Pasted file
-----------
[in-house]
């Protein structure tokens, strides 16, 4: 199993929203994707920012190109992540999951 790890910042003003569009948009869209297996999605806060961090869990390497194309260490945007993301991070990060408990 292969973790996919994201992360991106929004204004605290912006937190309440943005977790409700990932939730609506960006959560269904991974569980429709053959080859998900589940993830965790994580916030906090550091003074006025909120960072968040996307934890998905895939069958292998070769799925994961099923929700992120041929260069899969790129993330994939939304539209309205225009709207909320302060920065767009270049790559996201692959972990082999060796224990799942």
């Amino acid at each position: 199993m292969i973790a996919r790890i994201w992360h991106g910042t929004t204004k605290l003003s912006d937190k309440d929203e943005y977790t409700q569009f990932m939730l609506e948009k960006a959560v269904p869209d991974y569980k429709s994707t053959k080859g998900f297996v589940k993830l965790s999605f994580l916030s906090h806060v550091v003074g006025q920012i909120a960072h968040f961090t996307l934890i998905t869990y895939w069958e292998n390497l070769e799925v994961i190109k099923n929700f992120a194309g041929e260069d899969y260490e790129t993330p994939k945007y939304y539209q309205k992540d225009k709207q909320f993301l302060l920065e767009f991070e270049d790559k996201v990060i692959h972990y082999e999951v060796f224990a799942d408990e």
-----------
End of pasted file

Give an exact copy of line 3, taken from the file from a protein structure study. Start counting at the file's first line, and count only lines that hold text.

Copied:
């Amino acid at each position: 199993m292969i973790a996919r790890i994201w992360h991106g910042t929004t204004k605290l003003s912006d937190k309440d929203e943005y977790t409700q569009f990932m939730l609506e948009k960006a959560v269904p869209d991974y569980k429709s994707t053959k080859g998900f297996v589940k993830l965790s999605f994580l916030s906090h806060v550091v003074g006025q920012i909120a960072h968040f961090t996307l934890i998905t869990y895939w069958e292998n390497l070769e799925v994961i190109k099923n929700f992120a194309g041929e260069d899969y260490e790129t993330p994939k945007y939304y539209q309205k992540d225009k709207q909320f993301l302060l920065e767009f991070e270049d790559k996201v990060i692959h972990y082999e999951v060796f224990a799942d408990e």